The most infamous and feared hard barrier of the entire championship is coming close to the 2019 grid drivers: how many slow-motions captured for the bravest camera on the closest point where you could touch the wing of the cars we have seen?
They are going to be the tenth pack of drivers to severe the first test of bravery on the calendar; yet the young street circuit can compete with the Eau Rouge-Raidillon section, the Variante Ascari sequence and the Maggots-Becketts-Chapel complex coming to high levels of courage need.
It all began in 1999 during one of the more chaotic Canadian GPs ever seen: after 18 years from the dramatic unsighted drive from local hero and circuit dedicated driver Gilles Villeneuve, sparks start at the 15th lap; Damon Hill lost the rear and, despite a desperate ultimate recover, clinches the wall, putting the end of his race: luckily he’s able to park the yellow “wasp-nosed” Jordan on the grass, not calling a SC entrance.
Just fifteen laps later, Michael Schumacher hit with too much confidence the left hander kerb, jumping the Ferrari and to being able to finish the 30th lap on the lead: it’ll be one of the downsizes of its fourth season at the Cavallino Rampante garage.
But the thrill is far from being ended: right on the mid-race lap, the 1997 World Champion Jacques Villeneuve, stops his zipper BAR with severe damages at the front right suspension: he will climb the wall and limping behind the fence.
Once the set was ready, other WCs sought the visa of turn 13; Jenson Button anticipated his 2009 title with an innocent hit during the 2005 race. Seb Vettel during the uncontested 2011 march, took the liberty of stopping RB7 “Kinky Kylie” on the tyre-barrier.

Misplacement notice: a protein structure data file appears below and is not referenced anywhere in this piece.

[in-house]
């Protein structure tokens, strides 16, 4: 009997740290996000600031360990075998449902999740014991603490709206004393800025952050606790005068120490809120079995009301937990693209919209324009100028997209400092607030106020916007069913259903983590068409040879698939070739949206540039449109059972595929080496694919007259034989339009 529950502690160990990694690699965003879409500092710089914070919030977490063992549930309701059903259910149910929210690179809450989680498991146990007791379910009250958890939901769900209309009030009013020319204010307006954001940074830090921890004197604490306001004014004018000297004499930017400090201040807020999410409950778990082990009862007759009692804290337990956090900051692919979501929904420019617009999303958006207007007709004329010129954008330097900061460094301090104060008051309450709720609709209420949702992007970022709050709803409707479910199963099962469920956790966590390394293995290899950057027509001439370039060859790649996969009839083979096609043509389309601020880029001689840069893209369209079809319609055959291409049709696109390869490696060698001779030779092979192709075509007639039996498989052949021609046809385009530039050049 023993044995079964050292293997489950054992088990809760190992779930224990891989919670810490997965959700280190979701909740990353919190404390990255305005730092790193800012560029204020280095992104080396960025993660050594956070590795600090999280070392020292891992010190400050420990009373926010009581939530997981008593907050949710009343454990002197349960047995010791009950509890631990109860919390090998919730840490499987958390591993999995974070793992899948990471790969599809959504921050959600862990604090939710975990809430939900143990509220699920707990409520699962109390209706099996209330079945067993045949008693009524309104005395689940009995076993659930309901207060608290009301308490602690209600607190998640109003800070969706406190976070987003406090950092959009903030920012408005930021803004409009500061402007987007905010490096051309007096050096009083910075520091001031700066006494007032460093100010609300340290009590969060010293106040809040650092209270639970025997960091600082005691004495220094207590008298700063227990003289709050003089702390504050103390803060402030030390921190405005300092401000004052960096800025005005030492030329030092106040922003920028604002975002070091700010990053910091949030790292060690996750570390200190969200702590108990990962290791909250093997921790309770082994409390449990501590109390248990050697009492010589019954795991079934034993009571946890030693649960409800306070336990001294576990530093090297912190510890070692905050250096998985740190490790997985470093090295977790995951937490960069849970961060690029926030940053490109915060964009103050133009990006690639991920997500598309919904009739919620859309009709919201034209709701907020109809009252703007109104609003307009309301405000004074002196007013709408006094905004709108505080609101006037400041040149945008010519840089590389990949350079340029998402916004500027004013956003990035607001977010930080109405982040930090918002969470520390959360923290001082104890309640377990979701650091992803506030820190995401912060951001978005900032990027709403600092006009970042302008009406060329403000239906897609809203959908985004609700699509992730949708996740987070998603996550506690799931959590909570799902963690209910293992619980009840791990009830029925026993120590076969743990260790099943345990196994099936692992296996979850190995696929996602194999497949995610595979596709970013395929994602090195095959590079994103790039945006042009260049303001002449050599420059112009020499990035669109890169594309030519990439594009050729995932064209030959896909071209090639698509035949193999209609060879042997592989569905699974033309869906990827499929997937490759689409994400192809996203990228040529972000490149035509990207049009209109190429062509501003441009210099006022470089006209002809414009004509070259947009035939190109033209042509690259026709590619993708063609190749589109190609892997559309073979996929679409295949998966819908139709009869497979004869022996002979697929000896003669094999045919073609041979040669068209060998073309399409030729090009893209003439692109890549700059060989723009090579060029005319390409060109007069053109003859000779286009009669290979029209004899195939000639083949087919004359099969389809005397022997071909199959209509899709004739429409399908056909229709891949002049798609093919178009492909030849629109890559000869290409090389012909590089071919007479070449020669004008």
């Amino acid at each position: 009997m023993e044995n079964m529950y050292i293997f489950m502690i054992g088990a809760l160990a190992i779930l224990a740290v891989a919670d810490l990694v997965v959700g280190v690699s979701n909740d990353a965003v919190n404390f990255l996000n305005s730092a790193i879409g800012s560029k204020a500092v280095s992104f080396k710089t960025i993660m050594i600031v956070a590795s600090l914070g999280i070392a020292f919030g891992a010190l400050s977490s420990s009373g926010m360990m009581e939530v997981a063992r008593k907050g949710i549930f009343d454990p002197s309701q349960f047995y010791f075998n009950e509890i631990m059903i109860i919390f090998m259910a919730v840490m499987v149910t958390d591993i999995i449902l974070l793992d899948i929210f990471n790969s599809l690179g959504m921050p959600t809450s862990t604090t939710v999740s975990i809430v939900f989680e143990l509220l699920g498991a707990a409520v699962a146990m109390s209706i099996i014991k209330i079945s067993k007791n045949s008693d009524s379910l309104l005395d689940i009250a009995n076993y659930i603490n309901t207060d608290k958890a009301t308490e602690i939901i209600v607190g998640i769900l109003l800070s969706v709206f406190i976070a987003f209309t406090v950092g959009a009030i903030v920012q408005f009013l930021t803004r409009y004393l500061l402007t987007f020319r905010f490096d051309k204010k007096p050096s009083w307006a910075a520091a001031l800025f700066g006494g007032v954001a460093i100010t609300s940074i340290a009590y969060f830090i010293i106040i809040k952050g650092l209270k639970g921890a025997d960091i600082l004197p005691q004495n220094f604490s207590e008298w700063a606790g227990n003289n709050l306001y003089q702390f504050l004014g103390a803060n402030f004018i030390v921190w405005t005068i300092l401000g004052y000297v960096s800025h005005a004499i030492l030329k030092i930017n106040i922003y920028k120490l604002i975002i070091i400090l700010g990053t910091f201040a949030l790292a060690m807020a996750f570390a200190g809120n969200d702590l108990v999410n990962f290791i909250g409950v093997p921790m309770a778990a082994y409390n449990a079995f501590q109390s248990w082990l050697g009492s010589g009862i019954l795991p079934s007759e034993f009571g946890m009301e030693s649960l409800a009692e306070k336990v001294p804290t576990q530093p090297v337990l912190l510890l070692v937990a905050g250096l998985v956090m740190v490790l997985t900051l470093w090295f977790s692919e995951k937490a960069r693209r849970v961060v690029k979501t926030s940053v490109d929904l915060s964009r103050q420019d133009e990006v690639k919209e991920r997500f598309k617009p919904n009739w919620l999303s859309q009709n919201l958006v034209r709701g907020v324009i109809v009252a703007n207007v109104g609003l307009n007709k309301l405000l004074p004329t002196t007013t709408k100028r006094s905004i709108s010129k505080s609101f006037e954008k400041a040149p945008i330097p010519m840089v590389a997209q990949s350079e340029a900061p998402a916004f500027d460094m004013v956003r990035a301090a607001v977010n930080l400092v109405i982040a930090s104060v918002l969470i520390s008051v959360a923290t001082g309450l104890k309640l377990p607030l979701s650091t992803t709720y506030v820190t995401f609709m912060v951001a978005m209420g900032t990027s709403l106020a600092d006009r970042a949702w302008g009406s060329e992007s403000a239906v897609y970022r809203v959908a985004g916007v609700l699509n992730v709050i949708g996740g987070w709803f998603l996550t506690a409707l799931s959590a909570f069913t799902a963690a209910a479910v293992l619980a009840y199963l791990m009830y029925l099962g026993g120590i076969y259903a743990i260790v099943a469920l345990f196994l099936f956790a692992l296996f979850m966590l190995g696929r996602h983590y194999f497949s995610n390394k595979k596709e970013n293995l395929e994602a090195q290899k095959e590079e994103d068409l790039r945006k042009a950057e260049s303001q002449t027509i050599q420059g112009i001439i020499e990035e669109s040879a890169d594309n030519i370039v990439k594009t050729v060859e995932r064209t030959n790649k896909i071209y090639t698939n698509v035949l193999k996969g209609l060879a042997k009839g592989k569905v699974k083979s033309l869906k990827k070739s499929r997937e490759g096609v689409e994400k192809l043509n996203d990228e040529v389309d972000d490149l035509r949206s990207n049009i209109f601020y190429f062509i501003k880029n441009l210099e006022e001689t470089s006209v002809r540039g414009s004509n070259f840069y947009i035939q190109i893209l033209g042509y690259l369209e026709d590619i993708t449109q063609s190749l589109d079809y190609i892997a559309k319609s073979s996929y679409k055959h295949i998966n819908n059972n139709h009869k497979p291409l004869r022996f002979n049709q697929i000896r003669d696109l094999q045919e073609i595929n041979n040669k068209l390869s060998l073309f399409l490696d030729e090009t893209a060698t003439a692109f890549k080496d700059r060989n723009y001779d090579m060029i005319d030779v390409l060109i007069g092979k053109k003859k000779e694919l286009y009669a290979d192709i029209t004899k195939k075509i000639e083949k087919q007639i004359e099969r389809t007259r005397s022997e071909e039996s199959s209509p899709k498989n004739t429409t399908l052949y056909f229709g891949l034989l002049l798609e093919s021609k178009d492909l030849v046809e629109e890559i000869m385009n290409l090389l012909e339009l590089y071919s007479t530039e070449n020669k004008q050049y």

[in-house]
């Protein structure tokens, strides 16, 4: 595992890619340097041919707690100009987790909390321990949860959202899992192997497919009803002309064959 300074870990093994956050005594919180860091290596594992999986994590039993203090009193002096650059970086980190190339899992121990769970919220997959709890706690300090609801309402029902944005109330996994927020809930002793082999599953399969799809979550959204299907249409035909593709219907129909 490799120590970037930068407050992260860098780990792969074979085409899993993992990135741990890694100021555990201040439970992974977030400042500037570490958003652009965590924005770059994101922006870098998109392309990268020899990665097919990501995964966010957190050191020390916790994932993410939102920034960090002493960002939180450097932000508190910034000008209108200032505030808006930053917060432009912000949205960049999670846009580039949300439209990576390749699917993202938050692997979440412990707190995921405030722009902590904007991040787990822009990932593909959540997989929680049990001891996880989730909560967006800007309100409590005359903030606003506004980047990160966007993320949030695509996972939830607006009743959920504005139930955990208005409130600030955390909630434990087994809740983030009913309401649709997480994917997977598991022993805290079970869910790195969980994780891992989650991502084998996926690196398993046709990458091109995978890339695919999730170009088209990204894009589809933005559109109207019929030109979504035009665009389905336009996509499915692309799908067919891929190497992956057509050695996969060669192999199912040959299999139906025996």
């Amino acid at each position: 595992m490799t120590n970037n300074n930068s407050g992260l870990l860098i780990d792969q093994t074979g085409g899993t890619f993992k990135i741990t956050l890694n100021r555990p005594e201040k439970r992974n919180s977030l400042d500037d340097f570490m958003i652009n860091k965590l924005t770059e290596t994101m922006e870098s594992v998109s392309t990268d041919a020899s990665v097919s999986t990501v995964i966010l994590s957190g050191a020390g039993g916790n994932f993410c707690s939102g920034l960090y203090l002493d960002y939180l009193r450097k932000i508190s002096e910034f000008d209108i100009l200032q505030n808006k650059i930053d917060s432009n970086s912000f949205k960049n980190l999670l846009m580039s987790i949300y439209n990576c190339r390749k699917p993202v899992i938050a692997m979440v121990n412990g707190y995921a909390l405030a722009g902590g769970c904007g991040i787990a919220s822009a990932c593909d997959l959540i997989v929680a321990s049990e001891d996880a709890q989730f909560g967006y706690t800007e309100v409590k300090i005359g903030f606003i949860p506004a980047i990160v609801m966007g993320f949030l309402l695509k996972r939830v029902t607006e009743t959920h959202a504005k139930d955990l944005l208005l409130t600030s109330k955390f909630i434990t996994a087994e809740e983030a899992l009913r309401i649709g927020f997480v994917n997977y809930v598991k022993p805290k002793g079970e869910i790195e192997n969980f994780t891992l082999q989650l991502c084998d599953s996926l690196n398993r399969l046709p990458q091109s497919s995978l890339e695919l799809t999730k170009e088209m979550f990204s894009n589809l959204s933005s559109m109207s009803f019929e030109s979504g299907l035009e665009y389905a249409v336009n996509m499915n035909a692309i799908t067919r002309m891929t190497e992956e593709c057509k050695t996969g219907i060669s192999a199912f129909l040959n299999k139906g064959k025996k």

On the other hand, the list of the illustrious drivers who passed closer for entire weekends is full of big names: Fernando Alonso, Lewis Hamilton, Mika Hakkinen and, of course, Ayrton Senna, never aborted sessions or GPs at turn 13.
If the last chicane can be a trap for drivers, the Pace Car entry could be a nightmare for strategists: as Montreal can be considered one of the street circuits on the calendar, Bernd Maylander could make one or more appearances: remembering the 2011 edition (the longest F1 race with a record of four hours!) and considering the unstable weather forecasted for the week, it’s easy to bet some drivers to return in the paddock through the roots of the Parc Jean-Drapeau.
The sun will almost certainly shine through all the three days in Quebec’s capital, but the last showers in the days before may have clean the surface, eliminating all the parameters set the previous years from the teams: starting the weekend with zero data can put a lot of extra pressure to drivers and to the engineers’ board.
Because in Monaco you drive between barriers. In Montreal between walls.
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